Background: Childhood cancer survivors are at risk for long-term treatment-related health problems, including cognitive impacts that affect their educational attainment, independence, and future employment. Communication between providers and patients/parents is critical to ensuring that parents are prepared for challenges their children face in survivorship; however, most survivorship care is focused on medical issues with little attention to psychosocial or cognitive concerns. Work is needed that addresses existing gaps and reflects the priorities of patients/parents and treating providers.
Proposed Solution to the Problem: The project team will review existing standards of care for patient/family-provider communication and support regarding long-term neurocognitive effects of childhood cancer treatment, and published evidence for communication strategies and their implementation. This review will identify relevant evidence that exists/does not yet exist (i.e., gaps) and support engaging parent, provider, and educator stakeholders to develop consensus via Delphi survey and identify patient-centered outcomes research (PCOR)/comparative effectiveness research (CER) priorities for next steps in ensuring better quality of life and cognitive outcomes for survivors.
Objectives: The primary goal of the proposed project is to engage stakeholders in developing research priorities and questions that matter to them regarding communication of neurocognitive late-effects of treatment and relevant patient/family supports. The team will review relevant existing evidence, identify remaining gaps, develop a PCOR/CER research priority list that reflects the needs of survivors’ families, and identify strategies for sharing stakeholder-prioritized research questions.
Activities: Activities will include team review and discussion of existing evidence for patient-provider and healthcare-school team communication related to educationally related neurocognitive impacts, and for existing standards of care and their implementation; Delphi surveys designed to help identify consensus for PCOR research topics; and team review of highly ranked topics to develop and prioritize relevant CER research questions to support better outcomes for survivors.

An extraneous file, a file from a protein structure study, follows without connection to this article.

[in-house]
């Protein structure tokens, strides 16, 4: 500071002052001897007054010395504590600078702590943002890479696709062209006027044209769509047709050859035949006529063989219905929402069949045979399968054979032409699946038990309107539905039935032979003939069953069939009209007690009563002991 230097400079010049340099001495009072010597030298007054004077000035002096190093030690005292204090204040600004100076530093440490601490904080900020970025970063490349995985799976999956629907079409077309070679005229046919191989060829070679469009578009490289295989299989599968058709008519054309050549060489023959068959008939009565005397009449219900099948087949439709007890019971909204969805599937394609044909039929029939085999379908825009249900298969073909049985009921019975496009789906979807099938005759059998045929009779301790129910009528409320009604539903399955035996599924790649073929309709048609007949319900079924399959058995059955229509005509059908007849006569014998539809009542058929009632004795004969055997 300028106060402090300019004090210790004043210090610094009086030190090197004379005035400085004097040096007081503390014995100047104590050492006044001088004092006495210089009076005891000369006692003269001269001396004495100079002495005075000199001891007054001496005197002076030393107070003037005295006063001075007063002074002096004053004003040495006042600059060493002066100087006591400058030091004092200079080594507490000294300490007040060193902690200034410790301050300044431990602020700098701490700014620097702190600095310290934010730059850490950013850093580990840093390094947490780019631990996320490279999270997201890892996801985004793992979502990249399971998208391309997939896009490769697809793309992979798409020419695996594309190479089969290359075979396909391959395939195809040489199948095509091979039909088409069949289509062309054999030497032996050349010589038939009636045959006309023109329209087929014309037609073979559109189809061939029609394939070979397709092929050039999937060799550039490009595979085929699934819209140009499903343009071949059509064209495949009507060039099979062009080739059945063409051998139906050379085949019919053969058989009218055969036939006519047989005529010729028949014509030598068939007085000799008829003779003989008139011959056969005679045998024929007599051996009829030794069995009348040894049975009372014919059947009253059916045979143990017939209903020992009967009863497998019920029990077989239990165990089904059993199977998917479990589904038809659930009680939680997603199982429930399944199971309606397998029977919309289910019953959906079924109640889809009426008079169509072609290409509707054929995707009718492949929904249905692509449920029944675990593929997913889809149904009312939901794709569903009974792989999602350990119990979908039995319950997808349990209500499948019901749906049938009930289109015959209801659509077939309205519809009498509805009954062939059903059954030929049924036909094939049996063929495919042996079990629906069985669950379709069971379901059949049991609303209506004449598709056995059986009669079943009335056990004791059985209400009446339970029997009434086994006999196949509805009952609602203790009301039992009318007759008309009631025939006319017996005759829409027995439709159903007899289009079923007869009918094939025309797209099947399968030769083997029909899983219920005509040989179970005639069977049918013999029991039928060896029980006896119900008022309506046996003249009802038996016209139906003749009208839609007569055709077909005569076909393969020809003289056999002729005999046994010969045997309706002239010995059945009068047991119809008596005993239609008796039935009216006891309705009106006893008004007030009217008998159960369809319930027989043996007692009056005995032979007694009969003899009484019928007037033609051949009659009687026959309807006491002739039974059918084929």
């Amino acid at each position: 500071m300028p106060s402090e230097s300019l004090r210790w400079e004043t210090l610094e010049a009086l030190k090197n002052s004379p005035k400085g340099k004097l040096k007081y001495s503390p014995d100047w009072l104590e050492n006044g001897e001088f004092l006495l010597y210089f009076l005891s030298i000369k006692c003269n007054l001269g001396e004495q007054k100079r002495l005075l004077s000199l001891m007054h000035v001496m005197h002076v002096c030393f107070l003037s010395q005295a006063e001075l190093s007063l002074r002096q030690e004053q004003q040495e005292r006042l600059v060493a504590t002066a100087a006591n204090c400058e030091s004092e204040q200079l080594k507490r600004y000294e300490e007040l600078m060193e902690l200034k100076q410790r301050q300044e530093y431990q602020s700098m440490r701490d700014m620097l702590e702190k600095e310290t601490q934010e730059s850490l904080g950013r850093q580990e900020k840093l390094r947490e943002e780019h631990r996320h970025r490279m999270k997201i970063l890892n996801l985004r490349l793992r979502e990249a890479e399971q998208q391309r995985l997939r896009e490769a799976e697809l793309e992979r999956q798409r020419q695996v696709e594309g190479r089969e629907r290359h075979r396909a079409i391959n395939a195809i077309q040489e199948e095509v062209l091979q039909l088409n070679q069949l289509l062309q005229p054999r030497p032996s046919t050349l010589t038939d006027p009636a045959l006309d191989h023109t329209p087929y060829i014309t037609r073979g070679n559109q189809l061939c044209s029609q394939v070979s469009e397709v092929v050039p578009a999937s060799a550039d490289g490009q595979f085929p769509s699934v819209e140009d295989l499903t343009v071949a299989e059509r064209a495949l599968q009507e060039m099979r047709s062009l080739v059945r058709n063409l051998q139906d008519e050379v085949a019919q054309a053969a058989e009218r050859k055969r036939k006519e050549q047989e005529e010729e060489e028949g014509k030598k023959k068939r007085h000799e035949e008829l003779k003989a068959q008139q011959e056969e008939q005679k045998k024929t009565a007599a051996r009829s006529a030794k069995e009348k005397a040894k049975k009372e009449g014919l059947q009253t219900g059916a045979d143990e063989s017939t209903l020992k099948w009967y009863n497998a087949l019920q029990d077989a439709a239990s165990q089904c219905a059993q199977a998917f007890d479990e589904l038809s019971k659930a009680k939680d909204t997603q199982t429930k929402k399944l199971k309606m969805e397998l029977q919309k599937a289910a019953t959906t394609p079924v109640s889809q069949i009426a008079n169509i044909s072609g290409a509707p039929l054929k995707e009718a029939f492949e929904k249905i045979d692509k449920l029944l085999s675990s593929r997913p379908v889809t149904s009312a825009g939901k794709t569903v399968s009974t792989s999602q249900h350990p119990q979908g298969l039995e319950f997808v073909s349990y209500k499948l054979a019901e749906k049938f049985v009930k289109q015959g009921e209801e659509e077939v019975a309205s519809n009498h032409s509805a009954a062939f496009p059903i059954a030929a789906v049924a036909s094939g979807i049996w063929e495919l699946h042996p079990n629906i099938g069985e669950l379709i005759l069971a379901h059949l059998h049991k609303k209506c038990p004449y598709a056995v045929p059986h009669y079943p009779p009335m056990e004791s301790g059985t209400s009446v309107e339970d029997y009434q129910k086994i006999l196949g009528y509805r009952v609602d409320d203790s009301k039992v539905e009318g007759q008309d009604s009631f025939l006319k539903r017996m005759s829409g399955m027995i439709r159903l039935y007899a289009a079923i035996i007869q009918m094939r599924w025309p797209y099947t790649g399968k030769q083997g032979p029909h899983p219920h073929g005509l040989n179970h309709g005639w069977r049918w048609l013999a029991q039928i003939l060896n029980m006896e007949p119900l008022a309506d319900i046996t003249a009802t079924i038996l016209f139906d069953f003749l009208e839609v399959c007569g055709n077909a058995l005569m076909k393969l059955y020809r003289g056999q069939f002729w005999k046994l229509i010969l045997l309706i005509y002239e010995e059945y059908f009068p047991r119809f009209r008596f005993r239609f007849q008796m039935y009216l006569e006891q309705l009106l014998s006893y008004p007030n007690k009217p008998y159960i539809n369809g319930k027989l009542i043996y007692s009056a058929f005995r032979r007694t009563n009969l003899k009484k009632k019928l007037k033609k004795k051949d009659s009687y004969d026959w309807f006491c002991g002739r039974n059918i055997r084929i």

Projected Outcomes and Outputs: The team will develop a professional manuscript describing the evidence review and existing gaps as well as a companion piece summarizing these findings for educators and patients/families. The team will develop a patient-centered, stakeholder-informed research topic priority list and list of prioritized related research questions that will be shared with other researchers shortly following the end of the project period and used to develop future high-priority projects grounded by stakeholder input (medium-term). Long-term outcomes will include conducting future PCOR/CER projects to improve outcomes in pediatric survivorship with a continued focus on stakeholder engagement.
Patient and Stakeholder Engagement Plan: The team will collaborate with continuing parent and provider stakeholder partners to increase the team’s size, diversity, and national representation through networking, social media, foundation partners, and institutional resources. Stakeholders will join two virtual and one in-person working meetings, identify their priorities via surveys and discussion, and provide critical input and feedback to develop high-priority research questions with the team.
Project Collaborators: Collaborators include the Kennedy Krieger Institute Department of Neuropsychology and the Johns Hopkins School of Medicine Division of Pediatric Oncology.
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Project Resource: Lay Conference Summary